A Conspiracy to Kill Iraqis?


Checking out the news I came across a news article from AFP describing charges recently filed against four US servicemen who were stationed in Iraq in 2007. The charges included conspiracy to commit premeditated murder, among others. According to the military press release, these four soldiers conspired to kill Iraqi detainees while they were serving in the 1st Battalion, 18th Infantry (Regiment). Besides the fact that this sounds like another attempt by military brass to blame low ranking GIs for their screwup, there is the greater fact that if these men are charged with conspiring to murder Iraqis, then shouldn’t there be some other folks facing the same charge? It’s not like these four GIs went over to Iraq by themselves, set up a prison and decided to kill some of the Iraqis detained there.

No, they were there because the Pentagon sent them there after starting a war and occupation ordered by the White House and certified by Congress. These men and women in Washington knew that their war and occupation would kill Iraqis. In fact, they counted on this fact in the hope that they would achieve their goals of destroying the government of Saddam Hussein and replacing it with one willing to do Washington’s bidding. The fact that they have yet to achieve the latter goal is a big reason why the GIs charged with the aforementioned conspiracy charges were in Iraq in the first place. It is not my place to determine the guilt or innocence of these four men, but I’m pretty certain that if those in Washington and Virginia who planned and funded the war in Iraq were charged with conspiracy to murder Iraqis, there would be no question of their guilt.

When I used to argue against the US war in Vietnam with my father and some of his officer pals, the argument would often turn to the morality of that war. Napalm, Agent Orange, carpet bombing – these constituted premeditated murder in my mind. The officers arrayed against me, being religious men for the most part, would argue that my perception was wrong. The deaths of civilians, they explained, was unintentional and the deaths of combatants was justifiable. Nowadays, we call those unintentional civilian deaths “collateral damage” – refusing even to acknowledge their humanity. Like so many Jesuits arguing for the rightness of killing heathen savages in the New World, the officers would insist that there was a difference between killing in war and killing in other circumstances.

My response was one shared by many people opposed to the war and argued quite convincingly by Howard Zinn in his book Vietnam: The Logic of Withdrawal. That argument goes like this (I paraphrase Zinn here): Since killing civilians is inevitable in modern warfare it cannot be called an accident. Bombers and helicopter pilots don’t necessarily intend to kill civilians, but when they attack villages and crowded city streets they know that civilians will be killed. When soldiers and Marines on the ground cannot tell the difference between a civilian and an insurgent and are told to clear an area, they will kill civilians. This killing may not be deliberate, but it is not an accident. Zinn sums it up with this sentence: “It (this killing) is not part of the war. It is the war.” I don’t know if this line of thinking ever convinced my dad or any of his friends, but it certainly applies to the current wars in Iraq and Afghanistan. If you doubt this, check out some of the testimony from Iraq and Afghanistan vets on the Iraq Veterans Against the War (IVAW) website.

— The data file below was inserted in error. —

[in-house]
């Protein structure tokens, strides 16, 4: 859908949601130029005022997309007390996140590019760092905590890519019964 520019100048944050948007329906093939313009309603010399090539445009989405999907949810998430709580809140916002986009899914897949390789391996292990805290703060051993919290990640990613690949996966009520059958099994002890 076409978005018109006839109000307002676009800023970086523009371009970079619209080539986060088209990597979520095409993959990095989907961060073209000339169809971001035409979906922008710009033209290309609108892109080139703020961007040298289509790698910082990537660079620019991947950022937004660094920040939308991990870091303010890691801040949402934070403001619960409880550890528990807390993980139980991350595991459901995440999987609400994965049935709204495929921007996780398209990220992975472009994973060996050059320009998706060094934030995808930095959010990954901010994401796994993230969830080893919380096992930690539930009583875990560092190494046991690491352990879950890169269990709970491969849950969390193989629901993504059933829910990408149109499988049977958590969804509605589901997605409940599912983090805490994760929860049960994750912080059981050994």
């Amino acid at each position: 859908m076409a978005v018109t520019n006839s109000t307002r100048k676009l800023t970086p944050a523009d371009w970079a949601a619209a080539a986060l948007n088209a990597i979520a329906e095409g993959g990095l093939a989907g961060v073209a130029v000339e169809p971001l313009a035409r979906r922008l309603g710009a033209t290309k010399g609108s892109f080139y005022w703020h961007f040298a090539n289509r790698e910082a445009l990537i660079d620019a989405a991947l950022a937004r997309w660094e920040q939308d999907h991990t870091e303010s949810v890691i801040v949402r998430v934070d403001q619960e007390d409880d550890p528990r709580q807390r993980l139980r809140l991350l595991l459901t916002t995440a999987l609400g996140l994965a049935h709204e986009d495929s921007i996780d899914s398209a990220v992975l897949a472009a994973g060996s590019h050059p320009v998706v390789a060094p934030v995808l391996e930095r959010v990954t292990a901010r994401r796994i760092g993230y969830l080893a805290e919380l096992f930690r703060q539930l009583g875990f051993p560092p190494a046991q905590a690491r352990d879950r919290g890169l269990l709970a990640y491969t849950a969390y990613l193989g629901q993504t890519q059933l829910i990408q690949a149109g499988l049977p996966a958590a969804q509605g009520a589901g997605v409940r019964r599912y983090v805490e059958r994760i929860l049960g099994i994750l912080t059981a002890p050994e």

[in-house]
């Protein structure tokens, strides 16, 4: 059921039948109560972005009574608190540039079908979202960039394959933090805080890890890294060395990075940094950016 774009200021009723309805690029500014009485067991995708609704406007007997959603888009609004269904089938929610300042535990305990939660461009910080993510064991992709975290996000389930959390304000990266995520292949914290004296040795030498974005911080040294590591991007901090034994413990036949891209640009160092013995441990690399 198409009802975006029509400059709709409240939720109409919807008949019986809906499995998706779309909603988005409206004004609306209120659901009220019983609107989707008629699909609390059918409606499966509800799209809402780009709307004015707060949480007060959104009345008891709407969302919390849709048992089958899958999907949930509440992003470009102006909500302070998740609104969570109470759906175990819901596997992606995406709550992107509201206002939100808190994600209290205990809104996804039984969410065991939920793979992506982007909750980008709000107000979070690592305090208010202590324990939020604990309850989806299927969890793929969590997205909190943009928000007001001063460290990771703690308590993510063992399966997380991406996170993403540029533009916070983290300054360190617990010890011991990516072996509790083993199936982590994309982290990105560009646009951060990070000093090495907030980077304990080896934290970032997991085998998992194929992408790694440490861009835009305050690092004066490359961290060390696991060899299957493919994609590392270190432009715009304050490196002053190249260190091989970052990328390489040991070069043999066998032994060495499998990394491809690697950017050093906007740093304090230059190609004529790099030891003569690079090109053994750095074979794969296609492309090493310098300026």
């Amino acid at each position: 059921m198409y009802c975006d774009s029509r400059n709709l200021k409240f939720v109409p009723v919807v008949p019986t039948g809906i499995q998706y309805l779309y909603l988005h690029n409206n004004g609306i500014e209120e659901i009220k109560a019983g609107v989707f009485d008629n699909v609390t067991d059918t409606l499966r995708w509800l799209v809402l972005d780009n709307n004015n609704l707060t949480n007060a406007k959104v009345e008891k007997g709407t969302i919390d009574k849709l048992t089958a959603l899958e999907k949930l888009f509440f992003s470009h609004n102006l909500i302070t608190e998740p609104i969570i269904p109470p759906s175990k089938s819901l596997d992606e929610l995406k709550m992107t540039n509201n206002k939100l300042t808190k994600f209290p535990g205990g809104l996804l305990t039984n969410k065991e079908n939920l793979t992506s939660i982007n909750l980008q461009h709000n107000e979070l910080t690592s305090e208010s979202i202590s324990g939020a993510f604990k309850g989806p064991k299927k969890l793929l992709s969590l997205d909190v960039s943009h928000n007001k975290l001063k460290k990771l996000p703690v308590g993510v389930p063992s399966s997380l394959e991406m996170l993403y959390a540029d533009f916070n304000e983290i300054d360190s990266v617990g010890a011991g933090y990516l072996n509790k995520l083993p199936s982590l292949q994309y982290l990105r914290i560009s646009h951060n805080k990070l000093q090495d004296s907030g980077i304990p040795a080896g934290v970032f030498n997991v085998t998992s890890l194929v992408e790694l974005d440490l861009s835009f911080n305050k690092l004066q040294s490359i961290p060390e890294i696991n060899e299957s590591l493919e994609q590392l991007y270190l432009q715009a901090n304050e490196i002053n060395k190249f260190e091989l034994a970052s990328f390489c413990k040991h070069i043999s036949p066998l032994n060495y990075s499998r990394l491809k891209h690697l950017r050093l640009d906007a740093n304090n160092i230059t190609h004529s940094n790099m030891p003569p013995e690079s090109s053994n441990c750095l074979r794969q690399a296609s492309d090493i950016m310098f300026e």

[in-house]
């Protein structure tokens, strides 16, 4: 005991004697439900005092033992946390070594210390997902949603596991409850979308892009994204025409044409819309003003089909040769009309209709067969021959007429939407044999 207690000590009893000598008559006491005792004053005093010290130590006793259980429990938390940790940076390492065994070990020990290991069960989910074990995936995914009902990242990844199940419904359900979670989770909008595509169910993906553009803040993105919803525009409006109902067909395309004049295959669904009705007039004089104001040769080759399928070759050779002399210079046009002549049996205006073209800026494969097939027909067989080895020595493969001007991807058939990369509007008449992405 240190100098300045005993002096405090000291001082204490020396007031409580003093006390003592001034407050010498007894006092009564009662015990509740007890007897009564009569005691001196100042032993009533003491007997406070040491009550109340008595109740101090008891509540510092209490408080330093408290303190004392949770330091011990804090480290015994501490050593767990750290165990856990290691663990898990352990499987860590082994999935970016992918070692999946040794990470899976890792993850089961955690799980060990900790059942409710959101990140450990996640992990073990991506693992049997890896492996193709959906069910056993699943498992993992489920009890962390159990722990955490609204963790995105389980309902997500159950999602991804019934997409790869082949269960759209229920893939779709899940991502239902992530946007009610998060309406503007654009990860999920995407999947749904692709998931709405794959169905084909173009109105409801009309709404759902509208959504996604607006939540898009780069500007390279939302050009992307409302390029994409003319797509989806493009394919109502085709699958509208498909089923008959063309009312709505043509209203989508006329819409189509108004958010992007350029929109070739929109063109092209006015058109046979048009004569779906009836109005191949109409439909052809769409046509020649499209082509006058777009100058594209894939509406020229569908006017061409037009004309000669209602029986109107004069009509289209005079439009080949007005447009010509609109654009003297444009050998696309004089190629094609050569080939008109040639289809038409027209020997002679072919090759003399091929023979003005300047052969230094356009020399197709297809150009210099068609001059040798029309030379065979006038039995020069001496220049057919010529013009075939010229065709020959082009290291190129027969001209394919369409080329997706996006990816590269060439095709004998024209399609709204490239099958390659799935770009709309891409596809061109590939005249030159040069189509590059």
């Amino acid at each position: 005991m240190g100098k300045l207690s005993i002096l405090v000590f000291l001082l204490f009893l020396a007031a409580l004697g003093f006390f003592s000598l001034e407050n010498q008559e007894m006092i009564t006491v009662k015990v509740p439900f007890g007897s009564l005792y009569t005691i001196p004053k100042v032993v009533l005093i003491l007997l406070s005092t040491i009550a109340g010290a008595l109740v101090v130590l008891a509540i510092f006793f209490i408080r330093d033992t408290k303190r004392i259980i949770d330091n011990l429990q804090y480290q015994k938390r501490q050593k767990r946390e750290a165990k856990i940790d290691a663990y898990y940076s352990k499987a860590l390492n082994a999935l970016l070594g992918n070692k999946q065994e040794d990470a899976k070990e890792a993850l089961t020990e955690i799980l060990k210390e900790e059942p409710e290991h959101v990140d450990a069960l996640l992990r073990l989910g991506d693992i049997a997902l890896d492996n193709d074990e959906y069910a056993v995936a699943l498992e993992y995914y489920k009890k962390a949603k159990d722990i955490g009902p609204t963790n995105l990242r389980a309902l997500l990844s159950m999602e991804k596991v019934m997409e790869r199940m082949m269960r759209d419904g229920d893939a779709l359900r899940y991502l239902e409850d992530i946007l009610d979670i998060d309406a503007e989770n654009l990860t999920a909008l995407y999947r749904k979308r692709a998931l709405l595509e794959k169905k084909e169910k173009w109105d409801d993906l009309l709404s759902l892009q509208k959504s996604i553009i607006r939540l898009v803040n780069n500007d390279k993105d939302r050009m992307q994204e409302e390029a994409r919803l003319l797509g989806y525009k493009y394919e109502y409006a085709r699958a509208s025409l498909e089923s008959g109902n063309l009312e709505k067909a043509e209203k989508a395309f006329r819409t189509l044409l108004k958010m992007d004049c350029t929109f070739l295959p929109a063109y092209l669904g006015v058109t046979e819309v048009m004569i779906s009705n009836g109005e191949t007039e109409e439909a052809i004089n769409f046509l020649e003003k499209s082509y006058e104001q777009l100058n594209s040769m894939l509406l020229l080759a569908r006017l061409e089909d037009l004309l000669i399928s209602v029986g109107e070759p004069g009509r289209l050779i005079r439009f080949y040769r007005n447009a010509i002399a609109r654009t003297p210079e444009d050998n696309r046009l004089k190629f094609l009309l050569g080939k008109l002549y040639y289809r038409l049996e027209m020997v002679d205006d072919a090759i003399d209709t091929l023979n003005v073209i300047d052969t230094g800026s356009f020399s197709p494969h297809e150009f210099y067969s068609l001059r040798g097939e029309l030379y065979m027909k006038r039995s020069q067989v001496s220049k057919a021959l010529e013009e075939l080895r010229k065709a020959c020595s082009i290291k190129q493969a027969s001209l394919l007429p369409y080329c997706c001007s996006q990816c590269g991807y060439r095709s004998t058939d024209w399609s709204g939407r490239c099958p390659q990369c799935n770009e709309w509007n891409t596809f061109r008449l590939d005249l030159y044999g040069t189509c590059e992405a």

Once one accepts the argument made by Zinn and a multitude of others, then there is no question that if the soldiers on the ground and in the air are involved in manslaughter and murder (whether they believe they are or not), the those who sent them there to commit these crimes are involved as well. So, whether the four servicemen charged with conspiracy to murder Iraqis are convicted or let off like the men involved in the massacre at Haditha, there can be no real justice until the men and women responsible for them being there are also charged not only for conspiring to kill Iraqis, but also to kill Afghans and Americans.

RON JACOBS is author of The Way the Wind Blew: a history of the Weather Underground, which is just republished by Verso. Jacobs’ essay on Big Bill Broonzy is featured in CounterPunch’s collection on music, art and sex, Serpents in the Garden. His first novel, Short Order Frame Up, is published by Mainstay Press. He can be reached at: rjacobs3625@charter.net






Ron Jacobs is the author of Daydream Sunset: Sixties Counterculture in the Seventies published by CounterPunch Books. He lives in Vermont. He can be reached at: ronj1955@gmail.com.

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